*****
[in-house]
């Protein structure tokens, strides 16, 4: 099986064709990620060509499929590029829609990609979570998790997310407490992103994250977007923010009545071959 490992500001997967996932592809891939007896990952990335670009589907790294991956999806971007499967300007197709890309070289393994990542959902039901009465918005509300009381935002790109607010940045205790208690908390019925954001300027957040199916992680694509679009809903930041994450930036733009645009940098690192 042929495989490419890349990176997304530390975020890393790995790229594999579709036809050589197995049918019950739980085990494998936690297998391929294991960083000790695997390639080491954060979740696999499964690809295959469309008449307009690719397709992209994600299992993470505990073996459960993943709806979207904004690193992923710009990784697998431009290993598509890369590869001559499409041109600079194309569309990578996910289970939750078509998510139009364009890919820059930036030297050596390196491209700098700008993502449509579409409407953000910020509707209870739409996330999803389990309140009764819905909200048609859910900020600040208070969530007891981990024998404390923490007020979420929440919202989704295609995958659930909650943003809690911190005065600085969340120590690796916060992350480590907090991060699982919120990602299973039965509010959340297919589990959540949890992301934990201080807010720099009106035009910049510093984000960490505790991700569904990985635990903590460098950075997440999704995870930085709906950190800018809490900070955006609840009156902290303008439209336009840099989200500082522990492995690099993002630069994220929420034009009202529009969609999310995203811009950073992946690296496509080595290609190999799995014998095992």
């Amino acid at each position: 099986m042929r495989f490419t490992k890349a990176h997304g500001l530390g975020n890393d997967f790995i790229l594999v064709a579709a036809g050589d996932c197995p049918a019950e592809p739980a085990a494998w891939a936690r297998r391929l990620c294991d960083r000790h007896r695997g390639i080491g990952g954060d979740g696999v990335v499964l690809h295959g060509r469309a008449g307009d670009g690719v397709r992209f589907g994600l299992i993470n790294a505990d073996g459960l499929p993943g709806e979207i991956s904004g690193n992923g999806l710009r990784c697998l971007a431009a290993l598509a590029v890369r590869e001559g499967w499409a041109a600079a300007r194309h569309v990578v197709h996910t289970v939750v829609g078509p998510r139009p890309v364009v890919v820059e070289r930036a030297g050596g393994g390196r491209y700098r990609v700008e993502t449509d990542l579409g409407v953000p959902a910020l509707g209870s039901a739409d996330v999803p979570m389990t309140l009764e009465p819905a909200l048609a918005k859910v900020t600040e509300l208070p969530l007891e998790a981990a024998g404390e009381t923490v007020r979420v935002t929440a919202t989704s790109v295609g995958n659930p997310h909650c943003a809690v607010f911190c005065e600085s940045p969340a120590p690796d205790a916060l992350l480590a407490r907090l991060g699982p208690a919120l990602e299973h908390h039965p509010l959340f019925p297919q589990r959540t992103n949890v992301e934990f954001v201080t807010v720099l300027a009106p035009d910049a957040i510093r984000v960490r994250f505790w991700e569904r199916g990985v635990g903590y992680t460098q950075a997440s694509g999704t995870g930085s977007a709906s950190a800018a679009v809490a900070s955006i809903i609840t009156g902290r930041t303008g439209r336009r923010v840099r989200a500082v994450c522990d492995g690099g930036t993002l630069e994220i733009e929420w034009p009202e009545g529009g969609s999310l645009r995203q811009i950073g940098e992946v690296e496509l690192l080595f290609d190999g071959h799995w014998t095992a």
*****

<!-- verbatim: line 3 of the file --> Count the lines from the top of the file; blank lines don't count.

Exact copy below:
């Amino acid at each position: 099986m042929r495989f490419t490992k890349a990176h997304g500001l530390g975020n890393d997967f790995i790229l594999v064709a579709a036809g050589d996932c197995p049918a019950e592809p739980a085990a494998w891939a936690r297998r391929l990620c294991d960083r000790h007896r695997g390639i080491g990952g954060d979740g696999v990335v499964l690809h295959g060509r469309a008449g307009d670009g690719v397709r992209f589907g994600l299992i993470n790294a505990d073996g459960l499929p993943g709806e979207i991956s904004g690193n992923g999806l710009r990784c697998l971007a431009a290993l598509a590029v890369r590869e001559g499967w499409a041109a600079a300007r194309h569309v990578v197709h996910t289970v939750v829609g078509p998510r139009p890309v364009v890919v820059e070289r930036a030297g050596g393994g390196r491209y700098r990609v700008e993502t449509d990542l579409g409407v953000p959902a910020l509707g209870s039901a739409d996330v999803p979570m389990t309140l009764e009465p819905a909200l048609a918005k859910v900020t600040e509300l208070p969530l007891e998790a981990a024998g404390e009381t923490v007020r979420v935002t929440a919202t989704s790109v295609g995958n659930p997310h909650c943003a809690v607010f911190c005065e600085s940045p969340a120590p690796d205790a916060l992350l480590a407490r907090l991060g699982p208690a919120l990602e299973h908390h039965p509010l959340f019925p297919q589990r959540t992103n949890v992301e934990f954001v201080t807010v720099l300027a009106p035009d910049a957040i510093r984000v960490r994250f505790w991700e569904r199916g990985v635990g903590y992680t460098q950075a997440s694509g999704t995870g930085s977007a709906s950190a800018a679009v809490a900070s955006i809903i609840t009156g902290r930041t303008g439209r336009r923010v840099r989200a500082v994450c522990d492995g690099g930036t993002l630069e994220i733009e929420w034009p009202e009545g529009g969609s999310l645009r995203q811009i950073g940098e992946v690296e496509l690192l080595f290609d190999g071959h799995w014998t095992a």